18. It needs to be kept in mind here that in formulating this argument for the existence of propositions, platonists do not commit to the view that all ‘that’-clauses are singular terms that denote propositions. Consider, e.g., the sentence ‘Ralph fears that the killer is coming’. One might very well doubt that this sentence says that Ralph fears a proposition; after all, since propositions are abstract objects, they are causally inert, and so they are not very scary — for instance, they can't shoot people. One might take this as evidence that the ‘that’-clause in the above sentence (that is, in ‘Ralph fears that the killer is coming’) does not denote (or purport to denote) a proposition, and indeed, one might take it as evidence that this ‘that’-clause isn't a singular term at all. There are a number of ways that platonists could try to respond to this: they might try to argue that despite appearances, the above ‘that’-clause does denote a proposition; or they might admit that it doesn't denote a proposition (they might even admit that it's not a singular term at all) and then argue that this doesn't undermine the claim that the ‘that’-clauses in belief ascriptions denote propositions. We won't pursue the question of how platonists ought to respond to challenges of this kind.

19. It should be noted that there is a second, deeply related, argument for the existence of propositions. In a nutshell, the argument is this: sentence tokens have meanings, and these meanings are compositionally determined by the meanings of the parts of the sentences (i.e., by the meanings of the words appearing in the sentences); therefore, there must be such things as compositional sentence meanings; but for reasons similar to the ones we have been rehearsing here in connection with the objects of belief, these meanings could not be physical or mental objects; they could only be abstract objects — in particular, they could only be objects of the sort that we've been calling propositions. (Unlike the argument in the text, however, it should be noted that this argument is an argument for the existence of propositions of a certain, specific kind, namely, Fregean propositions; see section 1 above for more on the various kinds of propositions.)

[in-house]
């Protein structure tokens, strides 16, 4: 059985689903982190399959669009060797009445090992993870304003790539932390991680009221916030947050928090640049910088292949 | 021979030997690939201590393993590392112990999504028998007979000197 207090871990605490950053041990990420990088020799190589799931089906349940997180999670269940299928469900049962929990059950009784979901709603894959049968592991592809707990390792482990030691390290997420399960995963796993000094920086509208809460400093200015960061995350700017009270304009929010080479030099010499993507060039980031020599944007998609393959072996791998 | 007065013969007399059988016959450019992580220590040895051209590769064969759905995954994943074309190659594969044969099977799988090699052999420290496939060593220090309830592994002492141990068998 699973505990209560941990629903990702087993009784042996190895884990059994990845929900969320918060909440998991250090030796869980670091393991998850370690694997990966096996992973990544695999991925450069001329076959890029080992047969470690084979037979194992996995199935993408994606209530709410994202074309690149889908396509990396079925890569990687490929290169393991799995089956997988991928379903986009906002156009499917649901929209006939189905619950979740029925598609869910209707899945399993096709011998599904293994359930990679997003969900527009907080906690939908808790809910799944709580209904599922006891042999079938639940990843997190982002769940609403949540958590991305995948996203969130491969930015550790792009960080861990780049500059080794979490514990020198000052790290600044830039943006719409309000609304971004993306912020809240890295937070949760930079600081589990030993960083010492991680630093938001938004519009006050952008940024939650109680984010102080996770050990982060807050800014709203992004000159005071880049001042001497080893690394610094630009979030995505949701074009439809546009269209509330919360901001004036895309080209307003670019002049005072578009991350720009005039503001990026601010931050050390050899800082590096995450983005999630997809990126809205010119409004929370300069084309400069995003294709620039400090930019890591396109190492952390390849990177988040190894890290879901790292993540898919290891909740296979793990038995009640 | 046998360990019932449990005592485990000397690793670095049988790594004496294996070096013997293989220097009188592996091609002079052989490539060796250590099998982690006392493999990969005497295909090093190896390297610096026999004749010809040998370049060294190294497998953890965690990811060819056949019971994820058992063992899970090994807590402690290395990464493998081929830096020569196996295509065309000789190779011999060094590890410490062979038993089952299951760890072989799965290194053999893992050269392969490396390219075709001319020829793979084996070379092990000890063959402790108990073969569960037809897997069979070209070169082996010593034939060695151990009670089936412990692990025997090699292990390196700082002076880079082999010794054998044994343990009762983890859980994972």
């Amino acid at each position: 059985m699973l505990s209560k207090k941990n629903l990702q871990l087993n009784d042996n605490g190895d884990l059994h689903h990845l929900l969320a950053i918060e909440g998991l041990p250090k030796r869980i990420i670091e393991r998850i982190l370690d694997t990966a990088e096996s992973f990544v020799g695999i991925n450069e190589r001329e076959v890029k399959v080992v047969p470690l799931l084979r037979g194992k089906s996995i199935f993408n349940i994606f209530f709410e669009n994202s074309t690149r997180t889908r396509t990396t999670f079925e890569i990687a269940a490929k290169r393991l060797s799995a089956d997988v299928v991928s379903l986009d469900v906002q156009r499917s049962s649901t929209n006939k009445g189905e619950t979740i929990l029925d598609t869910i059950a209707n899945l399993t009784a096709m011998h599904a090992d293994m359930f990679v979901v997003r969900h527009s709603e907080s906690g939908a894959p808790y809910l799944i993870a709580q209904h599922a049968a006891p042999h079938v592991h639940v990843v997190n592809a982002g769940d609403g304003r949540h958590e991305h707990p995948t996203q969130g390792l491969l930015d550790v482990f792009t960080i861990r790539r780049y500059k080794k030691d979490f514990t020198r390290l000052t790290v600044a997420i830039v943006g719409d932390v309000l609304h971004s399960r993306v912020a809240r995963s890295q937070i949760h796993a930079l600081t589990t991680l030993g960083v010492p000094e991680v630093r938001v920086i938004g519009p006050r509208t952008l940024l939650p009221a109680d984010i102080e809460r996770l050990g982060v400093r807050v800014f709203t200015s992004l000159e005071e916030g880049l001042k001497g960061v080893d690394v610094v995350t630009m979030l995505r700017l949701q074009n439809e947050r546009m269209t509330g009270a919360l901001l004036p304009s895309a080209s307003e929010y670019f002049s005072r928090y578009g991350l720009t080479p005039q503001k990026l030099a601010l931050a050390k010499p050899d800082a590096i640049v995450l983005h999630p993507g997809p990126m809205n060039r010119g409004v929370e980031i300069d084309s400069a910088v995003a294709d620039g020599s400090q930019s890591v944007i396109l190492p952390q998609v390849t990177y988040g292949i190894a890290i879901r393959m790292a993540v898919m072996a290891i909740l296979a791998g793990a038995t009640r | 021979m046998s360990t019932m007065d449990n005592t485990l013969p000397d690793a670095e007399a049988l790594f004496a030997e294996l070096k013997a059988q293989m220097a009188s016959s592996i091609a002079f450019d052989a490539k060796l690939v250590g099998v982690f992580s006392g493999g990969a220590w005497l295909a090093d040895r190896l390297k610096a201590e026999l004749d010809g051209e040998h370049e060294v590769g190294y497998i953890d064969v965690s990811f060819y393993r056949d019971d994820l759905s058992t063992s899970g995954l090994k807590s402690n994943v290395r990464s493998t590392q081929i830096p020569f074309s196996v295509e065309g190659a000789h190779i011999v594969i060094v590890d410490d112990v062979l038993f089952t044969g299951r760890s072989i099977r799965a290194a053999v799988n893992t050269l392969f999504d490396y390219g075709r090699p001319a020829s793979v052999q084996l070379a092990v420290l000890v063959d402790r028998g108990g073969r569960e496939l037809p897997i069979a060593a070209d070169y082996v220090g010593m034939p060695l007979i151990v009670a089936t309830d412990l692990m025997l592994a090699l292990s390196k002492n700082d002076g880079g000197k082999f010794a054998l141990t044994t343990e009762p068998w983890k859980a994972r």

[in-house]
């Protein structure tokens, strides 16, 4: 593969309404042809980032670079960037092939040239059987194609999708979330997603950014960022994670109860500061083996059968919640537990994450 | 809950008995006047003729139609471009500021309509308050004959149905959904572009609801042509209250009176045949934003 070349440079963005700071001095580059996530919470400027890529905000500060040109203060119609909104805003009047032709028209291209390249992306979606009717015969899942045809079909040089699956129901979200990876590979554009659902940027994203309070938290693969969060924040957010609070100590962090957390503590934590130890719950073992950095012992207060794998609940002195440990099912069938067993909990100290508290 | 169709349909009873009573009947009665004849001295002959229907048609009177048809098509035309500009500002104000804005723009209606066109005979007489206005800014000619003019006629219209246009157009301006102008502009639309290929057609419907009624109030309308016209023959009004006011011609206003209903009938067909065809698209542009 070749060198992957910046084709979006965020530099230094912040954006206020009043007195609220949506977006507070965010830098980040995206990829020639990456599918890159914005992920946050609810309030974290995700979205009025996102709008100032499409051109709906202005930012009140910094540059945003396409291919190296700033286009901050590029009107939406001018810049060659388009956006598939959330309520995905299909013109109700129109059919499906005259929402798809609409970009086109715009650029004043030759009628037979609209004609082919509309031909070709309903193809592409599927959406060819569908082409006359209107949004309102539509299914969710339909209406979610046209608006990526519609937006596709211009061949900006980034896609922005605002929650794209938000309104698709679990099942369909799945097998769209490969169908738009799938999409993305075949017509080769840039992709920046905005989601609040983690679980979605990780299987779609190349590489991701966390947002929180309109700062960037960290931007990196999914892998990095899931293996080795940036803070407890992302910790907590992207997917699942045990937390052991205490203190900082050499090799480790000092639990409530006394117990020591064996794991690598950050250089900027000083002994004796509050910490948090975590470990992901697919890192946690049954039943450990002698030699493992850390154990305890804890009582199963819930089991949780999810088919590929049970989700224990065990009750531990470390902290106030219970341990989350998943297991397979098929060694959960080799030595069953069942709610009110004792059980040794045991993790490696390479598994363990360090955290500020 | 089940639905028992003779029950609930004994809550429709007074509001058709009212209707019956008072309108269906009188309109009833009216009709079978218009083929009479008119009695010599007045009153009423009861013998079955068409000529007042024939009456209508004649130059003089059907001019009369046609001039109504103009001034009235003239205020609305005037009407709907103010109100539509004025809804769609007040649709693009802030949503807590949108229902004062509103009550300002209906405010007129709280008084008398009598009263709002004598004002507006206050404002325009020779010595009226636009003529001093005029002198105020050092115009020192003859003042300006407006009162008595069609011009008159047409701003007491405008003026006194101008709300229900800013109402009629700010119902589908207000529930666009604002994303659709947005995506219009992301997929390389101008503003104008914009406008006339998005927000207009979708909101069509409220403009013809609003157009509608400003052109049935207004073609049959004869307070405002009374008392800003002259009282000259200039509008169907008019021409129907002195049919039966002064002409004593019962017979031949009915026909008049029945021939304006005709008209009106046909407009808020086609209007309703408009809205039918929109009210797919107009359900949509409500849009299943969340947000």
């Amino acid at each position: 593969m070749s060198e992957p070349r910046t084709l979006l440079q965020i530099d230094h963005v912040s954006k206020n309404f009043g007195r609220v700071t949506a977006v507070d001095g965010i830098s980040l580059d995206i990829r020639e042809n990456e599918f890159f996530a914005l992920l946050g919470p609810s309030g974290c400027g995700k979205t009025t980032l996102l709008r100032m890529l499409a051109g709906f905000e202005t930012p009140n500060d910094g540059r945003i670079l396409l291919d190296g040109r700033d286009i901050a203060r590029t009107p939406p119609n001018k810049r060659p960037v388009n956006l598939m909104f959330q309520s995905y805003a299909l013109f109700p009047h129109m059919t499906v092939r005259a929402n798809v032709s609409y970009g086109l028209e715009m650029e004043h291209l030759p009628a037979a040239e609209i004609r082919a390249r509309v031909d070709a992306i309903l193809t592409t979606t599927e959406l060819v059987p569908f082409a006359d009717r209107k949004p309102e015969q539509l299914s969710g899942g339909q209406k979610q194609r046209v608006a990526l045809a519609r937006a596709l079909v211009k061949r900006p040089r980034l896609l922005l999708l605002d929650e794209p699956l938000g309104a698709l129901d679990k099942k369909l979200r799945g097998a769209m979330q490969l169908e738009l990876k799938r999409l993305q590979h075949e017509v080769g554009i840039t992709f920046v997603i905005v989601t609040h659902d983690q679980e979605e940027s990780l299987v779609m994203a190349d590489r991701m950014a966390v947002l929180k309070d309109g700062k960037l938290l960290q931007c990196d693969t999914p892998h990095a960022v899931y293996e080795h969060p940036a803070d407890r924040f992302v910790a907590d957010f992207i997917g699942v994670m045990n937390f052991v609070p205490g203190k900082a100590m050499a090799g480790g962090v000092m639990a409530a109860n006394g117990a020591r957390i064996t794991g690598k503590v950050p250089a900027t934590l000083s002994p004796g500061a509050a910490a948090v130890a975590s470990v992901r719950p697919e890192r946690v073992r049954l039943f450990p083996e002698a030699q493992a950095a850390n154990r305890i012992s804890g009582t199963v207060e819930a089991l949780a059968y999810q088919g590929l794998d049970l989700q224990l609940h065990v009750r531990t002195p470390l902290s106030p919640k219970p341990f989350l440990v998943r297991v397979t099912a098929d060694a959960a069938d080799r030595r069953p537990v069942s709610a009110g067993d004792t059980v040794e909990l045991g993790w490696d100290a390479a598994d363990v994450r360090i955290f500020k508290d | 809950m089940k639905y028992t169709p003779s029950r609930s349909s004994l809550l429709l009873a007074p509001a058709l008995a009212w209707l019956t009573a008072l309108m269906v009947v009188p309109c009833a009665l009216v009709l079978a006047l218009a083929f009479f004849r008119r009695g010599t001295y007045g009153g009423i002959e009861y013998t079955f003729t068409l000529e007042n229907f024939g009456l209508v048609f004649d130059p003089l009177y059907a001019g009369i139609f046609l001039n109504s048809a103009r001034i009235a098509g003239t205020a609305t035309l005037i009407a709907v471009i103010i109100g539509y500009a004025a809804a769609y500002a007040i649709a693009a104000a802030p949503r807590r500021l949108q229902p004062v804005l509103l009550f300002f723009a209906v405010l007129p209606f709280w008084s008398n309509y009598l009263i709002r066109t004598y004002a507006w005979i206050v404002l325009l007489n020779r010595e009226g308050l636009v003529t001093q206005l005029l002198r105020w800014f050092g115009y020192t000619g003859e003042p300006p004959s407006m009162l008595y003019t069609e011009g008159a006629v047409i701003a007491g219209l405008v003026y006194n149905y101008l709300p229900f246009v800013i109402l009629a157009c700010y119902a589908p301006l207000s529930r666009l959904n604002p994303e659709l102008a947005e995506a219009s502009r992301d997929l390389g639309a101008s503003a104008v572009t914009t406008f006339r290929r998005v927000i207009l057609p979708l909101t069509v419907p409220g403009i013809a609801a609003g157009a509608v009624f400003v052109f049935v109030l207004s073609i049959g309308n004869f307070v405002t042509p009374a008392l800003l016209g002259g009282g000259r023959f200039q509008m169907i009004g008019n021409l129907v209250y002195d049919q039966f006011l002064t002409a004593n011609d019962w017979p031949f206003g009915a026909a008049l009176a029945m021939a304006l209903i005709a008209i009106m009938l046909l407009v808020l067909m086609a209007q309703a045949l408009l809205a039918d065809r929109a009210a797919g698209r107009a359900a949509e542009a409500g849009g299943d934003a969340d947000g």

20. There is another sort of nominalist view that platonists of this sort would have to refute, namely, trope theory. (This view goes back at least to William of Ockham, but some people attribute this view, and not immanent realism, to Aristotle; others have attributed the view to Locke, Berkeley, and Hume; in any event, the view has been endorsed more recently by Stout (1914), Williams (1953), and Campbell (1990).) Trope theory holds that, e.g., red things are red because they have red tropes existing in them, where a trope is something like a particular aspect of a thing. Thus, trope theory is a bit like immanent realism, except that tropes are particulars. So whereas immanent realists maintain that red things are red because redness exists in them, trope theorists maintain that red things are red because red tropes exist in them; but the difference is that immanent realists maintain that one and the same thing (redness) exists in all red things, whereas trope theorists maintain that each red thing has its own trope. (Note that trope theory counts as a nominalist view (i.e., an anti-realist view) about properties, but that this is solely because properties are defined as universals. In a broader sense, trope theory is every bit as realist as immanent realism is, because tropes are just as real, according to trope theory, as properties are according to immanent realism, or for that matter, platonism.)